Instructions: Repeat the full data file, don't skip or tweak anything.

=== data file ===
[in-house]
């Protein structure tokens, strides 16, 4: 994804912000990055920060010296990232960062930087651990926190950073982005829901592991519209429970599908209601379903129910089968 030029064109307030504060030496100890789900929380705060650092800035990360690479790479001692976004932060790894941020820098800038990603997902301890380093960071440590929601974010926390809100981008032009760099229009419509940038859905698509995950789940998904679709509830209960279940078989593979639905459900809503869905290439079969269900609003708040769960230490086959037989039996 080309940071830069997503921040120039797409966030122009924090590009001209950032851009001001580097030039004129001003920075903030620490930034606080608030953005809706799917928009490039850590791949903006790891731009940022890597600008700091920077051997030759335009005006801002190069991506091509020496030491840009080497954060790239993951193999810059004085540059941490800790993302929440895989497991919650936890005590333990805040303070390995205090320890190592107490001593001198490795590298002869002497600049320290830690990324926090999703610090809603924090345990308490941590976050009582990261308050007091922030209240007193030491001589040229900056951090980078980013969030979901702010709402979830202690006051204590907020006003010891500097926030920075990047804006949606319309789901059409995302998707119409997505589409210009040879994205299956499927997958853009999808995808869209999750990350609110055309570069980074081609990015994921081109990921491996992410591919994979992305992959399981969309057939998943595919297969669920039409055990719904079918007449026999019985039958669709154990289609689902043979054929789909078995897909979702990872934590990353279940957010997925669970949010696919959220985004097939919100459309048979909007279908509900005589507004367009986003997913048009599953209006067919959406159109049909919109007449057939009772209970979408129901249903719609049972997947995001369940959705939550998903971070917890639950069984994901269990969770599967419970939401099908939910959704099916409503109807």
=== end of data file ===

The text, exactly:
[in-house]
């Protein structure tokens, strides 16, 4: 994804912000990055920060010296990232960062930087651990926190950073982005829901592991519209429970599908209601379903129910089968 030029064109307030504060030496100890789900929380705060650092800035990360690479790479001692976004932060790894941020820098800038990603997902301890380093960071440590929601974010926390809100981008032009760099229009419509940038859905698509995950789940998904679709509830209960279940078989593979639905459900809503869905290439079969269900609003708040769960230490086959037989039996 080309940071830069997503921040120039797409966030122009924090590009001209950032851009001001580097030039004129001003920075903030620490930034606080608030953005809706799917928009490039850590791949903006790891731009940022890597600008700091920077051997030759335009005006801002190069991506091509020496030491840009080497954060790239993951193999810059004085540059941490800790993302929440895989497991919650936890005590333990805040303070390995205090320890190592107490001593001198490795590298002869002497600049320290830690990324926090999703610090809603924090345990308490941590976050009582990261308050007091922030209240007193030491001589040229900056951090980078980013969030979901702010709402979830202690006051204590907020006003010891500097926030920075990047804006949606319309789901059409995302998707119409997505589409210009040879994205299956499927997958853009999808995808869209999750990350609110055309570069980074081609990015994921081109990921491996992410591919994979992305992959399981969309057939998943595919297969669920039409055990719904079918007449026999019985039958669709154990289609689902043979054929789909078995897909979702990872934590990353279940957010997925669970949010696919959220985004097939919100459309048979909007279908509900005589507004367009986003997913048009599953209006067919959406159109049909919109007449057939009772209970979408129901249903719609049972997947995001369940959705939550998903971070917890639950069984994901269990969770599967419970939401099908939910959704099916409503109807």